Countering Childhood Obesity in Georgia


Countering Childhood Obesity in Georgia

Georgia Shape, a statewide multifaceted initiative, seeks to advance the health and well-being of children by utilizing a cross-sectors approach to tackle childhood obesity in the state.

By cultivating strong relationships with institutions throughout the State, Georgia Shape has been able to focus on upstream interventions, namely providing time in each students’ day for physical activity. Upstream interventions refer to programs and policies that impact the root causes of health or social conditions.

Through the development of community-wide interventions, particularly Georgia Shapes’ ‘Power Up for 30’ program, rates of childhood obesity in Georgia have started to  decrease. The Center for Disease Control and Prevention recognizes school based programs to increase physical activity, such as ‘Power Up for 30’, as one of fourteen non-clinical community-wide interventions that can lead to cost-effective and cost-saving health outcomes within five years.

How It Took ‘Shape’

After the implementation of the 2009 Georgia Student Health and Physical Education Act (SHAPE), Georgia Shape was created to end the increasing rates of obesity among children in the state. In 2011, the Governor declared childhood obesity prevention as the number one public health priority and state leaders understood the importance of bridging the efforts of multi-sector partners to bolster the goals set forth by SHAPE. A governing council comprised of experts from a variety of disciplines was established to ensure that multiple perspectives were considered. Through the utilization of an obesity systems modelling program, factors contributing to obesity were identified, including a substantial lack of physical activity.

The overall goal of Power Up for 30 is to promote and protect the health of all children by incorporating 30 minutes of physical activity before, during, or after each school day. In collaboration with researchers, the Georgia Department of Public Health developed a comprehensive model to strategically focus and measure the health and economic impacts of school-based programs to increase physical activity.

The Power Up for 30 Model

Implementation of ‘Power Up for 30’ in schools relied on the support and acceptance of school superintendents and educators. Georgia Shape was promoted throughout elementary schools with messaging tailored to the interests of teachers and administrators to help garner support and establish applicability for the intervention. Tailored messages emphasized the benefits school principals, physical education teachers, and classroom teachers each prioritized including improved attendance and discipline, improved health, and improved academic performance. By identifying perceived barriers in each school, program developers were able to mold ‘Power Up For 30’ to fit each school’s specific environment and/or needs and assist teachers and administrators in achieving their respective goals.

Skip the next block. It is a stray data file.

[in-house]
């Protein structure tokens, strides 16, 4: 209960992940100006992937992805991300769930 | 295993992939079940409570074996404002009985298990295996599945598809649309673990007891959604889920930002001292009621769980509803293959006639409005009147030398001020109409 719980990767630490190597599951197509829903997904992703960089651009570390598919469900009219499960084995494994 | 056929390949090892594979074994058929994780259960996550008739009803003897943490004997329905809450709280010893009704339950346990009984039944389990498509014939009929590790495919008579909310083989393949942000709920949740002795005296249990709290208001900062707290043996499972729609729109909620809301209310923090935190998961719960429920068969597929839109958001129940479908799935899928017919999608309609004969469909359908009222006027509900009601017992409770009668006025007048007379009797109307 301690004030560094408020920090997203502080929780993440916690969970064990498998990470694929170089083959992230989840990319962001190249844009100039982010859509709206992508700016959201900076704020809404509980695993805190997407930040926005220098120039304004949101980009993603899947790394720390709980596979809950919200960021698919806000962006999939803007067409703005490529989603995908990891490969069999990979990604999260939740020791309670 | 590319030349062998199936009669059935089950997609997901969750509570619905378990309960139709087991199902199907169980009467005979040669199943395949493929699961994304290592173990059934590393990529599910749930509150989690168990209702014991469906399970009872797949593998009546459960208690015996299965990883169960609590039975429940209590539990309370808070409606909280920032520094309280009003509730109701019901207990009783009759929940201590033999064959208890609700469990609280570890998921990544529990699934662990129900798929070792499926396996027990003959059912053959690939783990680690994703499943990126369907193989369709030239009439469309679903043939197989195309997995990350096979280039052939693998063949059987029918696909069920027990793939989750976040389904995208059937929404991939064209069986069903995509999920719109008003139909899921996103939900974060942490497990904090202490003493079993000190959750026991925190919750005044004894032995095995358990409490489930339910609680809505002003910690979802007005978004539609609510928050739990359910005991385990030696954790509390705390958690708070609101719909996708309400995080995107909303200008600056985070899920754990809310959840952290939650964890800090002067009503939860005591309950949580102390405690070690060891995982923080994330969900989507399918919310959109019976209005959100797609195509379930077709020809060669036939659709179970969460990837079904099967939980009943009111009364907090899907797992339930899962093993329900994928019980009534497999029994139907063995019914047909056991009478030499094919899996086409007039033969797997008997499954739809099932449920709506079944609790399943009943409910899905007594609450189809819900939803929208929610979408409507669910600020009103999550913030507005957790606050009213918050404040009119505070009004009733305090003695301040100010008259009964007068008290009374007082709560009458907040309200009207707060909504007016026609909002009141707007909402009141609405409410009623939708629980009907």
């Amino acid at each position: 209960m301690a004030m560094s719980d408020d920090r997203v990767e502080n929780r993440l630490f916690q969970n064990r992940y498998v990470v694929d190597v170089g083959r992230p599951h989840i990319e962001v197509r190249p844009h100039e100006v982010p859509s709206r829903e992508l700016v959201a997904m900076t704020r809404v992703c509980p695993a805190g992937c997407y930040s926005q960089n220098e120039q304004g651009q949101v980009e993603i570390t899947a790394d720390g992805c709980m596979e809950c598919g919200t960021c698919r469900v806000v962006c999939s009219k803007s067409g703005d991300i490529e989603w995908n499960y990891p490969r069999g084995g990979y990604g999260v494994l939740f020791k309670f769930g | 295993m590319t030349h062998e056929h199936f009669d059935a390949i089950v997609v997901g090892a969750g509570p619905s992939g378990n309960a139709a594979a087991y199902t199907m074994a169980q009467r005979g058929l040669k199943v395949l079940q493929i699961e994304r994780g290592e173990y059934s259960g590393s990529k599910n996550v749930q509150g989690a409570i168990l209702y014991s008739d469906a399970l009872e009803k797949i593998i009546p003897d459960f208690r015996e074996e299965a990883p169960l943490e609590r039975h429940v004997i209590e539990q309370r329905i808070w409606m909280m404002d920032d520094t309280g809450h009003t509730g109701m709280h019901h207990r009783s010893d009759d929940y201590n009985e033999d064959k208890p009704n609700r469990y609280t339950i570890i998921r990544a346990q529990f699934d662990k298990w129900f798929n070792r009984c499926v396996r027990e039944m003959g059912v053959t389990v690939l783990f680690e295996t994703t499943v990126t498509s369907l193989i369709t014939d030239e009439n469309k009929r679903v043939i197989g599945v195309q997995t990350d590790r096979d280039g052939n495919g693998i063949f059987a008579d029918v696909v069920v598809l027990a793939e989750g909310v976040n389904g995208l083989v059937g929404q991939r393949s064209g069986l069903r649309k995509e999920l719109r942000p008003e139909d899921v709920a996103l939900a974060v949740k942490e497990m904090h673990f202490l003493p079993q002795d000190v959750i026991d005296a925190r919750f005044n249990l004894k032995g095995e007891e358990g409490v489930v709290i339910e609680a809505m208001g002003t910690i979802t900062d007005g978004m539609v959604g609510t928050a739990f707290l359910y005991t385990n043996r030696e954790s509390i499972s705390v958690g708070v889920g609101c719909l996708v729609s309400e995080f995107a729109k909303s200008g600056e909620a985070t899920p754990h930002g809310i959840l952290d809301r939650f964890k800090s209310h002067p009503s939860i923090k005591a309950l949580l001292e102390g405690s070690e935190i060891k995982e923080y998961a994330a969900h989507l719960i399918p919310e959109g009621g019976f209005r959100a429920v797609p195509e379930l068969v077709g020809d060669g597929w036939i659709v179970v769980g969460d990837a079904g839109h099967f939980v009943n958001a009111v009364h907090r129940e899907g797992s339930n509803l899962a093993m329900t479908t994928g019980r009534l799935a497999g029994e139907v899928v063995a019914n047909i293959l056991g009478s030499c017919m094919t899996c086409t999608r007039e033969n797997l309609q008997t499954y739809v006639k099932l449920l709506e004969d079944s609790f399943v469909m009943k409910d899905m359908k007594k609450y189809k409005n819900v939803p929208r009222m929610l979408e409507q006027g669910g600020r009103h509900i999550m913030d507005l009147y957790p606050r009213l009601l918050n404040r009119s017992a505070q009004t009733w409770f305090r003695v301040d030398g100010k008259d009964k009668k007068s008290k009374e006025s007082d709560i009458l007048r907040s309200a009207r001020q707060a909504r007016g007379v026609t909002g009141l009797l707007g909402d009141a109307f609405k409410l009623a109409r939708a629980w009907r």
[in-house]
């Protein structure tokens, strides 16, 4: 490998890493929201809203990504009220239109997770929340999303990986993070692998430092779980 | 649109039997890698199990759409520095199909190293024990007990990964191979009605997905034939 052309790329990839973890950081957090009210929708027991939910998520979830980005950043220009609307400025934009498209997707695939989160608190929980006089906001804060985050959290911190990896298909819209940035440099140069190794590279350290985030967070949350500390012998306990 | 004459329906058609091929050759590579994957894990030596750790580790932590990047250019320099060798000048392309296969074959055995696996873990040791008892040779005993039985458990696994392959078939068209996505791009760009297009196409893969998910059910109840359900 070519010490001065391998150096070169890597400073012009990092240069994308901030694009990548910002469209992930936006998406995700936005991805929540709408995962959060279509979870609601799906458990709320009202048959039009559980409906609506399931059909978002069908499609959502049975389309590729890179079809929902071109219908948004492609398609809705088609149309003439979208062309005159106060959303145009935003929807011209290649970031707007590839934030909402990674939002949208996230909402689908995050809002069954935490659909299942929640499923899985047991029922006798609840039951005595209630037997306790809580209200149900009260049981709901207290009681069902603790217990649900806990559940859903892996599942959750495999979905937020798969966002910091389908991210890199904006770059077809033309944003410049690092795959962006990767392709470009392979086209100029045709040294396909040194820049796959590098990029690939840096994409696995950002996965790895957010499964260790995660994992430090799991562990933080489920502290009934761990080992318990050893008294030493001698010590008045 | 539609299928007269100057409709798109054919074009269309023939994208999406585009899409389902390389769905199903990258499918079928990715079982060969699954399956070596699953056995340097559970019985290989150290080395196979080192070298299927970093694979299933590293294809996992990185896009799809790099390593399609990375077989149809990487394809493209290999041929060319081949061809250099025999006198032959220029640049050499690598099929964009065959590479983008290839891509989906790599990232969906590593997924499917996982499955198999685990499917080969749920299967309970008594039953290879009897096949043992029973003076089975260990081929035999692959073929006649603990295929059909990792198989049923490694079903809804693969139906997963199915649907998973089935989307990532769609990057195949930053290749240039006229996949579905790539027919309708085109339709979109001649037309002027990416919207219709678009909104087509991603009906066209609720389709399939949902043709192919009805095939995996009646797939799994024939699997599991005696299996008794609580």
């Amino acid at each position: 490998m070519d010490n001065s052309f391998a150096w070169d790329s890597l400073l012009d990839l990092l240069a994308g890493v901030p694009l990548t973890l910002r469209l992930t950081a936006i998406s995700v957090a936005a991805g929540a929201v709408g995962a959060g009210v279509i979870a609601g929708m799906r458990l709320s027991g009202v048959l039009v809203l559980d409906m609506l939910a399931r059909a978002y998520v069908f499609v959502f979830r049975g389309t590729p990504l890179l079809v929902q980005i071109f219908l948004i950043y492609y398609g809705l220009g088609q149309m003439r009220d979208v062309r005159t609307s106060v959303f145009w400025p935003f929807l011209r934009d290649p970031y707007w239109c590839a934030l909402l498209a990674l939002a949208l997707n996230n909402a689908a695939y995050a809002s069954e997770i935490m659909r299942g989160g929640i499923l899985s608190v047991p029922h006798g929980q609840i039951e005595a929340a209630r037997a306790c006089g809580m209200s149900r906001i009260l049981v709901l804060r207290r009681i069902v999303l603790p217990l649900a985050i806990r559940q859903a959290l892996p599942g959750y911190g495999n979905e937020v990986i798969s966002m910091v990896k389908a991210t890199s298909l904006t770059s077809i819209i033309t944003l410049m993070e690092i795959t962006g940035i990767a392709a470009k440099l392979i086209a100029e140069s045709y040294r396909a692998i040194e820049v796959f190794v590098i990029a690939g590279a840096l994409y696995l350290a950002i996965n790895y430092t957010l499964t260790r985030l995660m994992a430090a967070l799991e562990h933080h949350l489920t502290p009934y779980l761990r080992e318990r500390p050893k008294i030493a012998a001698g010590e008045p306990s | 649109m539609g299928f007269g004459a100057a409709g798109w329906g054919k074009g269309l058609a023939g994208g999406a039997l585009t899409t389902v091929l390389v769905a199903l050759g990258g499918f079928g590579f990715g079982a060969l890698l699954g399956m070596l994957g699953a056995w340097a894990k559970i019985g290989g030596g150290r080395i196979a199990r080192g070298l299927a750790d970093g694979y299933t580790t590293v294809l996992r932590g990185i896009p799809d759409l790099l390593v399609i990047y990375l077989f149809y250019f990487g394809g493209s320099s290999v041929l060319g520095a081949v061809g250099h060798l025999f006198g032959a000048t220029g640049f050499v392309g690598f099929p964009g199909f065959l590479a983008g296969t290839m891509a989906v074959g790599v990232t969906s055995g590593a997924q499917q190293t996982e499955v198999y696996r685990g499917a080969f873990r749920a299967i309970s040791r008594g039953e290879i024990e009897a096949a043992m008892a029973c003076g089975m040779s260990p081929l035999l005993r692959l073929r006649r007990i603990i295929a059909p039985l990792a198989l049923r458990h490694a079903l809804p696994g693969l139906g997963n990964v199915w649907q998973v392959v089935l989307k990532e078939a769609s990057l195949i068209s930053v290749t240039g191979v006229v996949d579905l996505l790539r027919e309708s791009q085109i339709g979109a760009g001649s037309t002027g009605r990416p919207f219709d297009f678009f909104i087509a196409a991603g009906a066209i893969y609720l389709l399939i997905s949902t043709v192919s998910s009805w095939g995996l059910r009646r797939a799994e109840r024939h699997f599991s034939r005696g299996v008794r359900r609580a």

School Based Activity Programs Increase School Based Activity Programs Decrease
●     School attendance

●     Academic performance

●     Concentration and attention in the classroom

●     Scores on State competency tests

●     Physically activity in the classroom

●     Childhood Obesity

●     Number of students receiving discipline

●     Negative health outcomes

Shape encouraged the utilization of physically active academic lessons as both a supplement to physical education in schools and to complement student learning. Former teachers served as subject matter experts to ensure the design of the program incorporated the realities of what would work in the classroom. Furthermore, the former teachers lent their knowledge of the unique needs of specific communities, which helped increase the programs ability to fit the diverse norms of different school environments.

In order to measure the effects of the intervention, the program assessed health knowledge, classroom physical activity time, time spent doing moderate to vigorous activity during physical education, availability of before school activity programs, and student aerobic capacity and BMI. For each school, data was compiled to discern the best available strategies for increasing physical activity within their individual environments. Buy-in and engagement was created at the individual school levels by training at least one administrator, one physical education teacher, and one classroom teacher to lead the ‘Power Up for 30’ program in their respective schools. Cultivating within-the-school leaders for the Power Up 30 program was a key to its success.

Success and Sustainability

At the beginning of 2012 the Power Up for 30 program launched across 40 Georgia elementary schools. ‘Power Up for 30’ expanded from a 5-county pilot program to a statewide approach by the 2013-2014 school year. As of 2016, more than 880 schools enlisted in Power Up for 30. Initially an elementary school pilot, ‘Power Up for 30’ is now embedded into Georgia’s elementary school educational curriculum and augmented to incorporate a middle school pilot.

Georgia Shape’s success in large part is due to its more than 120 partnerships and its sustainable and adaptable practices. Through utilizing evidence-based and sustainable models such as online training modules, low or no cost resources, free training, and continuous technical support, the Power Up for 30 program supports the implementation needs of all schools and educators. Assistance from public and private sector partners, such as the Georgia Department of Education, Department of Child and Family Services, the CDC, and corporate sponsors have been vital to Georgia Shapes’ achievements in tackling childhood obesity and protecting the health of every child.

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(December 2018)